9. FretlessMainly

    FretlessMainly

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    Well, that's fine if it works for you. I prefer to ground things in what they are, rather than looking outside the tonality for things that work. To bring a Dorian concept into what to play over an E7 (I7) chord is over-thinking things in my book. Out of curiosity, if you were aware of my E7(#9) approach and the notes associated with it and you posted thoughts on using a scale that had no inconsistencies with said scale, what exactly were you looking for?
     
  10. GlennCarbon

    GlennCarbon

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    Answers......madness......horror.....and if what i was talking about was common practice. I really didnt think i was over thinking,just being creative and to find a way to have more off or funky notes without having to think about it. The 7#9 is what stevie ray vaughn used.
     
  11. Crazyeelboy

    Crazyeelboy Gold Supporting Member

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    Moscow, Russia
    I can see two problems in the approach. First, if the song is in E, treat it as such and innovate from there. Second, a part of this is to facilitate communication between musicians - if you twist things around, you won't be able to communicate effectively with other musicians.

    That said, keep innovating! As for finding new notes to use for solos, remember that scales are essentially guidelines - they create the essential chord tones, but there is no law against drawing outside the lines and using other notes if they work.
     
  12. davidhilton

    davidhilton Supporting Member

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    If u like the sound of dorian over an E7 chord then cool...but me personally, if Im gonna imply the #9 chord (which u r doing when u play the G, from an E dorian), well, the sound of the sharp 9 and maj13(6) and a natural 4 ur not really hitting the changes. If you want to get the #9 sound with playing the G, why aren't playing the b9 as well? Natural 9 and #9 together without the Maj 3rd...plus u have the natural 4 and maj .13...IMO theres other choices man. It all depends on the context ur playing...All Dominant 7 chords don't by default get mixo- like someone else suggested. If ur in a minor key ur gonna prob want the b9,#9, b13 sound in there- u can play the alt'd scale over it, spanish phrigian, half-whole scale...you can also do things like: play G dom bebop, E minor pent, you can play some cool hexatonic stuff like an Emaj/Gmin triad...that gives u root, #9, 3, #4, 5, b7...or an Fmin/Gmin- that gives u an alt'd sound. so many things u can do. www.basslessonslosangeles.com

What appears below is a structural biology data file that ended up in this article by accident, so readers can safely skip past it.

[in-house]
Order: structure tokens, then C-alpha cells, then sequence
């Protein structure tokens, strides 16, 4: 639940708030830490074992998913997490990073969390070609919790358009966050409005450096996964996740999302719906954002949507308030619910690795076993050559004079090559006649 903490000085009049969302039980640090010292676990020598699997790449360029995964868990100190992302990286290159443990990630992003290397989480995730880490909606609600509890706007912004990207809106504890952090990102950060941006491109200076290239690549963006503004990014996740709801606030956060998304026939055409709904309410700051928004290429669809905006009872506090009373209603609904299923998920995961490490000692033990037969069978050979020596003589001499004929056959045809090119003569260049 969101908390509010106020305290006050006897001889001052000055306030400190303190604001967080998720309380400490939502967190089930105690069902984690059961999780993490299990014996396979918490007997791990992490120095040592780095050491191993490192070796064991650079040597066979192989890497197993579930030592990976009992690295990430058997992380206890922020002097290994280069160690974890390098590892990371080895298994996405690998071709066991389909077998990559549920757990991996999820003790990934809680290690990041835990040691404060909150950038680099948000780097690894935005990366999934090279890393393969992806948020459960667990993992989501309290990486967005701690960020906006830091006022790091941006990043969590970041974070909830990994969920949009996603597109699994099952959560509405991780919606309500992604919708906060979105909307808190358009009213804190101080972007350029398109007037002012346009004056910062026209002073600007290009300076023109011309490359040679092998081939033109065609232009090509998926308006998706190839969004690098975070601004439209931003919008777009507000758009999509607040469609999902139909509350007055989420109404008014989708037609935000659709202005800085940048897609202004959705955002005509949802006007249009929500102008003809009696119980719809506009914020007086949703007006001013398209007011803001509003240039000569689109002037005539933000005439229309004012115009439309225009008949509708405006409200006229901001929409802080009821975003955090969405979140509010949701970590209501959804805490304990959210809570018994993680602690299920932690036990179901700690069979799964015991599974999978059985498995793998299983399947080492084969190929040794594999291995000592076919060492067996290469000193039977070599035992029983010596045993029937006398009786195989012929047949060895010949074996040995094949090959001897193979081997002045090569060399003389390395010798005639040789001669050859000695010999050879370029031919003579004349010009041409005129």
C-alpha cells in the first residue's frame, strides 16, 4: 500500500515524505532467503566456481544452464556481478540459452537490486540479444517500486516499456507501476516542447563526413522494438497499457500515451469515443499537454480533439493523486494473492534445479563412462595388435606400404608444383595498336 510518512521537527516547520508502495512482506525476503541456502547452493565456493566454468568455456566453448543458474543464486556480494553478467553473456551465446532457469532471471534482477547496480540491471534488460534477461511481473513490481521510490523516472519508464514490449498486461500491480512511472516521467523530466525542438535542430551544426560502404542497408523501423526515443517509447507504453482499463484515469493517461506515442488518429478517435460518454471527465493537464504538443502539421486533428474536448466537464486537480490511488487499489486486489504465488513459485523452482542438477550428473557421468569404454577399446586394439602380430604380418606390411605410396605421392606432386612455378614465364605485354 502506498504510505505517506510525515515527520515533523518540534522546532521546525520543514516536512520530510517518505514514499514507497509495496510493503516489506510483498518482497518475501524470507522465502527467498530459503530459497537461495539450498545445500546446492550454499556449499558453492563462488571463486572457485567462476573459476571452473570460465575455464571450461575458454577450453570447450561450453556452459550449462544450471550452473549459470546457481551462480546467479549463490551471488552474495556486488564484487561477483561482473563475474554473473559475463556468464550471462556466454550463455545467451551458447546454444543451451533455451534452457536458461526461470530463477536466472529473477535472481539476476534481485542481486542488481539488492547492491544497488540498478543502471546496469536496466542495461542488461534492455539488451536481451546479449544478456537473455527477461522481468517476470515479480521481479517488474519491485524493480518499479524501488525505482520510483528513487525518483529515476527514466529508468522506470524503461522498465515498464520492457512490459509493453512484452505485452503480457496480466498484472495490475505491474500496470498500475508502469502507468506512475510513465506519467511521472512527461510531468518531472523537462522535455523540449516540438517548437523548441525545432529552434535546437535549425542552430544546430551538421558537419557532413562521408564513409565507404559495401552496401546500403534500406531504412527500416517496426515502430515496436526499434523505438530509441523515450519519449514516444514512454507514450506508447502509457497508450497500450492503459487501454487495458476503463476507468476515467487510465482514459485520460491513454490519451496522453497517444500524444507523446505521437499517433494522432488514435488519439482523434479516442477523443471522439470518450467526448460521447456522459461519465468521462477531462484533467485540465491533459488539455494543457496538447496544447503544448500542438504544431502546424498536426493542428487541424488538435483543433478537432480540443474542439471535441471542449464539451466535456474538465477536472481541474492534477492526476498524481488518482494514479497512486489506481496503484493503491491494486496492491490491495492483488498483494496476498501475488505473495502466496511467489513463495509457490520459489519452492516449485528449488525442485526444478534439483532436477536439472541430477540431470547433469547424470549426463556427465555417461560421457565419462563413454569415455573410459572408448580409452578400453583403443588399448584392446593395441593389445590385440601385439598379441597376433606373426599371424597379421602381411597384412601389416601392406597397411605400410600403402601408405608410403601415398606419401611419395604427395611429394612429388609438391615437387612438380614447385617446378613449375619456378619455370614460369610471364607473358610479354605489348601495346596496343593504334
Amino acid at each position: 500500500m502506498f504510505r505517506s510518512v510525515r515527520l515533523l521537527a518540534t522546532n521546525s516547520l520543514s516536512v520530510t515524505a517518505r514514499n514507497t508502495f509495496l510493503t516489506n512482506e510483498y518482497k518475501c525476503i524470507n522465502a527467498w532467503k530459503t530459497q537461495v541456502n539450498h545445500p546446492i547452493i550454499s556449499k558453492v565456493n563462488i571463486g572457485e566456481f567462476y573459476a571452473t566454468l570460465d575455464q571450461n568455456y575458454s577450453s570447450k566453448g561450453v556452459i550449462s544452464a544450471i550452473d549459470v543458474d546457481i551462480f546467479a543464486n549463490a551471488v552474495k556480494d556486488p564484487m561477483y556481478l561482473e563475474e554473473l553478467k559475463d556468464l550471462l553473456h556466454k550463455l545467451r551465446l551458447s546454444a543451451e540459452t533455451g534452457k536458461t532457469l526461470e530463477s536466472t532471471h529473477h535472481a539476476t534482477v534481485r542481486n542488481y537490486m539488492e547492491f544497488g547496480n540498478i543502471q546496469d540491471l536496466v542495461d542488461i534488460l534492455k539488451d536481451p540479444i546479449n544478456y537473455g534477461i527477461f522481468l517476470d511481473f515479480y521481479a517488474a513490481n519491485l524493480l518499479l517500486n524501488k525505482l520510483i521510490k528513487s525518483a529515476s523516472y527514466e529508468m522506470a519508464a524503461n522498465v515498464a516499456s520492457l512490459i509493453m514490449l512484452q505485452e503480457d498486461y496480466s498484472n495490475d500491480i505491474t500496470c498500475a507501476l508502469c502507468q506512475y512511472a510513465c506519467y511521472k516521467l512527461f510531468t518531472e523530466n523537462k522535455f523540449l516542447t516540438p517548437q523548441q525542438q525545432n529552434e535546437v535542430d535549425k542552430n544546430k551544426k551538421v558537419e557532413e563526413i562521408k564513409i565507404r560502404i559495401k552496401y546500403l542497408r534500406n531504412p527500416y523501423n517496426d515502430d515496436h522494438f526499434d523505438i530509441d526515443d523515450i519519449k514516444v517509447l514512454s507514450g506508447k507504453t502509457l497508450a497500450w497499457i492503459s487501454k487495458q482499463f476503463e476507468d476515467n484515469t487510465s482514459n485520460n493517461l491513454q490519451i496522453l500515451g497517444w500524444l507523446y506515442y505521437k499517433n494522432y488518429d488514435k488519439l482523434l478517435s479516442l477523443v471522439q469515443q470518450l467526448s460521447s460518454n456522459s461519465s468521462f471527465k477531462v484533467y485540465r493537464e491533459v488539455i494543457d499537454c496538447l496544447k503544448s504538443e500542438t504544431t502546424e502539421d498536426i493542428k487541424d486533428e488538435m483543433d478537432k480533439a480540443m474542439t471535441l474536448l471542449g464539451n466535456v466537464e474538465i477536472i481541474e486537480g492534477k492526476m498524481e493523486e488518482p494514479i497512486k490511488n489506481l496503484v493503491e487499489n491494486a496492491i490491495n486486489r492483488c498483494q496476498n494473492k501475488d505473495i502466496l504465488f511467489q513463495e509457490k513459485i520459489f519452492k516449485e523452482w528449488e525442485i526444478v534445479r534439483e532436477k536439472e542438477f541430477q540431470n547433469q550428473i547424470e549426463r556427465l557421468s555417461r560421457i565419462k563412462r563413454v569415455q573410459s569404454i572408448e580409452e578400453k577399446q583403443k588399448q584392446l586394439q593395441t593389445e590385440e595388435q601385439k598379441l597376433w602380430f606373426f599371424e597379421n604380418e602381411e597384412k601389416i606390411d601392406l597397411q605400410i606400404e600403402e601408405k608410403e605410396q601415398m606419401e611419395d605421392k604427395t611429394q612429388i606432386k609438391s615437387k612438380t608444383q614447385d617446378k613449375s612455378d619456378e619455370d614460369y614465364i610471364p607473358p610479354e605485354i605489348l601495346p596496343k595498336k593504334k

13. davidhilton

    davidhilton Supporting Member

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    Hey man, Sine u sound like ur just stating to explore this stuff and if live in LA I'll give u a free lesson. If ur not in LA we can do a Skype lesson. Anyways, check out my site and good luck...Keep Playing Music! www.basslessonslosangeles.com
     
  14. narud

    narud Supporting Member

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    if i hear someone trying to get artsy over 7#9 chord when its in the context of superstition or a james brown tune or something like the op is talking about, im walking out!;)
     
  15. GlennCarbon

    GlennCarbon

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    I thought I was getting some great info from Narud and then I looked at his youtube stuff and saw that he is a white guy.......way to funny. Ok Narud, thanks for the tips. White people.
     
  16. narud

    narud Supporting Member

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    im actually the palest mexican youre bound to meet. :bassist:
     
  17. FretlessMainly

    FretlessMainly

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    Well, that's a rather provincial approach to this whole discussion. Robert Johnson used the Dom7(#9) in the 30s; Howlin' Wolf used it in the 40s and 50s; Hendrix used it in the 60s; all long before SRV. Many others have used it as well. My point isn't to say that a Dom7 chord that functions as the I chord should be voiced as a Dom7(#9); my point is that a Dom7 chord that functions as the I chord can often be thought of as a Dom7(#9) in terms of the scales used over it.